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A look at the photography of the music world’s Terry Manning

Tom Dowd and Dusty Springfield in studio. Photos by Terry Manning

Since he walked into Memphis’s Stax Records when he was 14, looking to start a career in music, Terry Manning has been immersed in the arts. Best known as a music producer and engineer, Manning is also an avid and accomplished photographer — he’s worked as a photojournalist for NME — and his efforts behind the camera are showcased in a new photography exhibit at Boston’s Cyberarts Gallery starting this weekend.

In his musical endeavors, Manning has worked with everyone from Led Zeppelin to Shakira and Lenny Kravitz, and his photography has ranged from cataloging life in the recording studio to capturing evocative urban landscapes. His photos of Martin Luther King Jr. are among the last taken before the civil rights leader’s death.


We met with Manning at the gallery, located in Jamaica Plain’s Green Street subway station, as he worked on the installation of his show.

Q. When was the moment you decided to really invest time and effort into photography?

A. I’ve done the photography as long as I’ve done music. So it’s been a big deal to me, and really in my mind as big a thing as music.

Q. How do you decide whether to use digital or film?

A. Digital is easy. You don’t have to buy film or develop it, you can immediately see it. But it doesn’t mean I won’t ever shoot film again. There’s something to be said for 35mm film because when you blow it up you get much more grain, and there’s a certain thing you get, there’s just an atmosphere that happens with the granularity, like in my picture of Dusty Springfield. But I’m not against digital at all, I’m totally there for it, musically and photographically.

Q. Do you always carry a camera around with you now? Is your shooting more planned, or more spontaneous?


A. My phone’s right over there! [Laughs] But that’s a great question, because back in the ’60s, I would almost always have one of my Leicas on my shoulder, because they’re so small. I got so good at reaching down, pulling the lens out, and focus it by guessing, almost. If there was a scene you didn’t want to interrupt and you wanted to catch people doing something without them knowing you were doing it, I’d just click. My digital cameras have very high resolution, but I carry them maybe half the time, because they’re a little bigger.

Q. Are there any photos at your exhibit that recall a really specific story for you?

A. Oh, there are several. I’ve got one picture of [producer, songwriter, and guitarist] Steve Cropper the day we mixed “The Dock of the Bay,” and Otis Redding had just died three days earlier. But we had to get this out, and so we went out in this fog of tears to the session. One of my photos is of Steve in this session, just when he and I had finished the mix, and he said, “Just let me sit here and listen to it,” and it’s him sitting and listening back to the mix, holding his head in his hands, touching a fader. And I stepped back and got a picture of that.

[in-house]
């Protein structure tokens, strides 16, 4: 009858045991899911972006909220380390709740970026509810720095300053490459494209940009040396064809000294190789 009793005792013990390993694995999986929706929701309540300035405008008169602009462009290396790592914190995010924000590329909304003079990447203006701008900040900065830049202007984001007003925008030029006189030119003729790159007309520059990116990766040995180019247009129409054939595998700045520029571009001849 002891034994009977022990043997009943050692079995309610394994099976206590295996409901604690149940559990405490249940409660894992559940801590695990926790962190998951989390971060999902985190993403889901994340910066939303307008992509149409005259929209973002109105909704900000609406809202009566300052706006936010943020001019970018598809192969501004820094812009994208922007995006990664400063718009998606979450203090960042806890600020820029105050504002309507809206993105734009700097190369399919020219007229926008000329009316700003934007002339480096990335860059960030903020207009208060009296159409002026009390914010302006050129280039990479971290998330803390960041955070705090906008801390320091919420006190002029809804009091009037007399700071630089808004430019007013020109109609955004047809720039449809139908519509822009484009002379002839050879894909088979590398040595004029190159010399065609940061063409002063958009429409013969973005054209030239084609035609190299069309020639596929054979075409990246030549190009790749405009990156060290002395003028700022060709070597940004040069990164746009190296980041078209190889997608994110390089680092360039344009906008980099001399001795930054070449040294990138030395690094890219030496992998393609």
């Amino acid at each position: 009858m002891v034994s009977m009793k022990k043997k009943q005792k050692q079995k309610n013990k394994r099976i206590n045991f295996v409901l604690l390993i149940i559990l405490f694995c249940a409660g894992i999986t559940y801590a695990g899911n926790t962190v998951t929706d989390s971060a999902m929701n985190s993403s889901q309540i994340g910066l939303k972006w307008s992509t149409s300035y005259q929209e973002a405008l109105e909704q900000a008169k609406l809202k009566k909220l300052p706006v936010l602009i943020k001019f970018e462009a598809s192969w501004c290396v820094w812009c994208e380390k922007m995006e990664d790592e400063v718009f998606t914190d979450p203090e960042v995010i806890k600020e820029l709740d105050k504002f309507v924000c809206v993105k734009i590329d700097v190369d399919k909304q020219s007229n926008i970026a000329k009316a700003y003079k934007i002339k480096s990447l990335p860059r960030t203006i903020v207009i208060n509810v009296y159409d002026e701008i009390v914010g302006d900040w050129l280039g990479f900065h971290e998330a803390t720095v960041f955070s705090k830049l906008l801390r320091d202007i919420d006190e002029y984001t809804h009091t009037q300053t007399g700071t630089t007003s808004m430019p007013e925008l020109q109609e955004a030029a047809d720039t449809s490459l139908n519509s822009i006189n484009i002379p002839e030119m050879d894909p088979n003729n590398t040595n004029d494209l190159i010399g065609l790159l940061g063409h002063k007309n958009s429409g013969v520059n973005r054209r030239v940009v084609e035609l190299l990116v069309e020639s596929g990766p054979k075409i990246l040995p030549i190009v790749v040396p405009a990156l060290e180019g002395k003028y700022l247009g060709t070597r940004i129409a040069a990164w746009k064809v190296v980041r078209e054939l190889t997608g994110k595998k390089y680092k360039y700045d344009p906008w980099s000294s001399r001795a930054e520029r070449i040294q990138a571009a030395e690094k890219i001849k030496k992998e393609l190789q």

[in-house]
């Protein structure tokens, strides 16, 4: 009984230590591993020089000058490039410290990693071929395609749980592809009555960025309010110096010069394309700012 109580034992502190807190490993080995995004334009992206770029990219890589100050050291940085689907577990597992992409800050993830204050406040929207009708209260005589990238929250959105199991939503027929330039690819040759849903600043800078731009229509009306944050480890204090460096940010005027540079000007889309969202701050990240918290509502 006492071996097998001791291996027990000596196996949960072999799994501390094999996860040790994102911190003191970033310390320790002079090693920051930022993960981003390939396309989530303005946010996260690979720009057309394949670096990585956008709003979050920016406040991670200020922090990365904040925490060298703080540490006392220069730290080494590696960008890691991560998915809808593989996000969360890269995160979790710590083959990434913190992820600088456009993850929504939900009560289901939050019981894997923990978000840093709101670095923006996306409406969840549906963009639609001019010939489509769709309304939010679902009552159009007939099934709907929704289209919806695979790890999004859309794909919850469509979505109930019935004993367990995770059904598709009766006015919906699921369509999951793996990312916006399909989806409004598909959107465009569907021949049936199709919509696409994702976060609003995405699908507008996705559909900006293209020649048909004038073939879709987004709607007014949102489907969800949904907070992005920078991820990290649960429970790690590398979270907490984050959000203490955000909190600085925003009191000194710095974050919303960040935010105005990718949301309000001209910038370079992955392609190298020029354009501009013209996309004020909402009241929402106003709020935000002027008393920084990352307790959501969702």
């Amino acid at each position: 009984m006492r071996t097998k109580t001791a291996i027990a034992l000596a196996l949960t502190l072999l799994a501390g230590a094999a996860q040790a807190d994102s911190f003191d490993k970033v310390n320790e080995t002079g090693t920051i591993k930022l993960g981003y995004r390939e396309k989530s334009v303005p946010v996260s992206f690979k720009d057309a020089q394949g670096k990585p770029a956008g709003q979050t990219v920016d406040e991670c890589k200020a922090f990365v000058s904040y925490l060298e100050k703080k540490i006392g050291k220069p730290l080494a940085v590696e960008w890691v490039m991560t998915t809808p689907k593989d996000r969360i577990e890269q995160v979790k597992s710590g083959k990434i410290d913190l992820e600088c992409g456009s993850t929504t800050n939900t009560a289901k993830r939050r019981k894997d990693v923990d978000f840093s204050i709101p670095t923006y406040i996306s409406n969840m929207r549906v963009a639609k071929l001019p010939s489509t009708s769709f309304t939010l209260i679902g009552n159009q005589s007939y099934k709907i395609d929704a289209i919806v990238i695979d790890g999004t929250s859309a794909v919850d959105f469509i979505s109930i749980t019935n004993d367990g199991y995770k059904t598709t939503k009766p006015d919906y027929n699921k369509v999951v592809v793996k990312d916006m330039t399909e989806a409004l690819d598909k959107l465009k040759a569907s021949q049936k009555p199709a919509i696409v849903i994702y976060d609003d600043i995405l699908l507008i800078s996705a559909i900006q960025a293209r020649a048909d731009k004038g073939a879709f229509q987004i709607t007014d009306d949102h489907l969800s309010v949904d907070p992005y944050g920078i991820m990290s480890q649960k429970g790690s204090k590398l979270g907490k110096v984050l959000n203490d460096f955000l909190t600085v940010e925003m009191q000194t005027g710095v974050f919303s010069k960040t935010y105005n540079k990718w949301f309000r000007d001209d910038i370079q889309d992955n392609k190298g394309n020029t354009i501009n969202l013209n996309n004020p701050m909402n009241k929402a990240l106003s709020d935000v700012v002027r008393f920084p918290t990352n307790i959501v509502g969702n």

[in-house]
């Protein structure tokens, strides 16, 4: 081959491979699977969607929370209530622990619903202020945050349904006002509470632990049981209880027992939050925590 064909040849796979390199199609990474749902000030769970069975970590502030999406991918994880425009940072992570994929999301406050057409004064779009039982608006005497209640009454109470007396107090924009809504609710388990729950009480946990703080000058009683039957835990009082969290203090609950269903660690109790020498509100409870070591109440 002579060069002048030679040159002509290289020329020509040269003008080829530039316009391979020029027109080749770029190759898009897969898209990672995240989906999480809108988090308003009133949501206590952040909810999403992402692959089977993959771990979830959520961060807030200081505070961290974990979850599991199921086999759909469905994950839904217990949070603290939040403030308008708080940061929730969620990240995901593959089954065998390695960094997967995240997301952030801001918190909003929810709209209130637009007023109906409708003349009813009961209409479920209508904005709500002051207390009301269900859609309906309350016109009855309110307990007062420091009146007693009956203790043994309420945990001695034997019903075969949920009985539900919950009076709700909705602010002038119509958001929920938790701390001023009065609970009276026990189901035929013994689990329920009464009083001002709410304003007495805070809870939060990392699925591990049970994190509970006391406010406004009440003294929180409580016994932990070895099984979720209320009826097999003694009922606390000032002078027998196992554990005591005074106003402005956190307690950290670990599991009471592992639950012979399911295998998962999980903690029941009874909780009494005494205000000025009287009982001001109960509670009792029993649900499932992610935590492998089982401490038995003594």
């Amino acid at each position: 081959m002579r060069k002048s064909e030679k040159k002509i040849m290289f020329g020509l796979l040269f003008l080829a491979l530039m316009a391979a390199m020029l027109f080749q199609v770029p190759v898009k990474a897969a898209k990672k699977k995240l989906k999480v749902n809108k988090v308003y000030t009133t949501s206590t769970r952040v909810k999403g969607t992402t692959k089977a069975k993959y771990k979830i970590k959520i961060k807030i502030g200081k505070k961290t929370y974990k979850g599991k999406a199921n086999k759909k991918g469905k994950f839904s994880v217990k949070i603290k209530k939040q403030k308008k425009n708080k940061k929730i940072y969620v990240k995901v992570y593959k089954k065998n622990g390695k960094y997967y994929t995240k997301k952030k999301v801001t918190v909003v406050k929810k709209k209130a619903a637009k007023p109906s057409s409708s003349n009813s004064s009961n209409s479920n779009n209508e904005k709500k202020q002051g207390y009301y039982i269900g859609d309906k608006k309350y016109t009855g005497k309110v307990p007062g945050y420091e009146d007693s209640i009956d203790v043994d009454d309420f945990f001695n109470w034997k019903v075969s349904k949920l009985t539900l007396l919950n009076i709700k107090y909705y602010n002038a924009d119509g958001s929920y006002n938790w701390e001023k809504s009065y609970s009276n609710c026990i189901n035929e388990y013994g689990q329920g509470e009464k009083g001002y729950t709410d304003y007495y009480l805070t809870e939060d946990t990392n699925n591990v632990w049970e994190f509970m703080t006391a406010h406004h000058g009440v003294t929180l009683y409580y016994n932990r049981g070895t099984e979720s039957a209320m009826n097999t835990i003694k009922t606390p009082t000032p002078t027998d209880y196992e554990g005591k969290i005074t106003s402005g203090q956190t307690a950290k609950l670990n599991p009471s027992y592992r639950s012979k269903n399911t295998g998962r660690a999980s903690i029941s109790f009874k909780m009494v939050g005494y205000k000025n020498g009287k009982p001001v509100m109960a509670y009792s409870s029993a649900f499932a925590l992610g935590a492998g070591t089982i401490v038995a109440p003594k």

The day Martin Luther King Jr. came to Memphis on April 3, 1968, he arrived at the Memphis airport. And Al Bell, Dr. King’s friend and president of Stax [where I worked], called me saying, “I know you just got that new car, would you mind coming up to the airport?” So I got there, and [King] is coming down the concourse. I walked with him and a few of my other Stax friends, and the press came rushing up. A few of my pictures actually have the press in them. That’s very special to me because we left from there and went to Dr. King’s hotel and everyone got off, and just nine hours later or something, he’s shot on April 4.


Q. What are you trying to capture in your musical and photographic work?

A. Music is an inner emotion that somebody literally emotes. . . . The ideal thing to do . . . is to capture that as best you can, but not capture the sound, capture that emotion. And that may be a great mike, it may be a bad mike, you might have done something wrong, but somehow that emotion came though, and then you put it on some final thing, whether it’s a print for a photo or a CD for music, and somebody somewhere in a perfect world gets that emotion back. Someone listens to it for the first time and goes, “Wow, I know that, I’ve felt that.” It’s evoked an emotion in the end user.

Q. Are there any subjects you want to study more through your photography, or anything you’re hoping to do more of?


A. What I want to do now is to go out on specific days and say, this is a photography day. I’m not going to do any music, I’m not even going to listen to music. Those are the times when I seem to see the best, and to grasp best the vision of what I want. As soon as I can I’m going to buy a little van and just do a tour of the US, all by myself, with plenty of film and cameras, and do nothing but shoot . . . but I’ve got five albums to finish for now.


At Boston Cyberarts Gallery,

141 Green St. (Green St. T), Aug. 21, 6-9 p.m., and Aug. 22-23 and

Aug. 29-30, noon-6 p.m. Free. www.terrymanning.com

Interview was edited and condensed. Mallory Abreu can be reached at mallory.abreu@globe.com.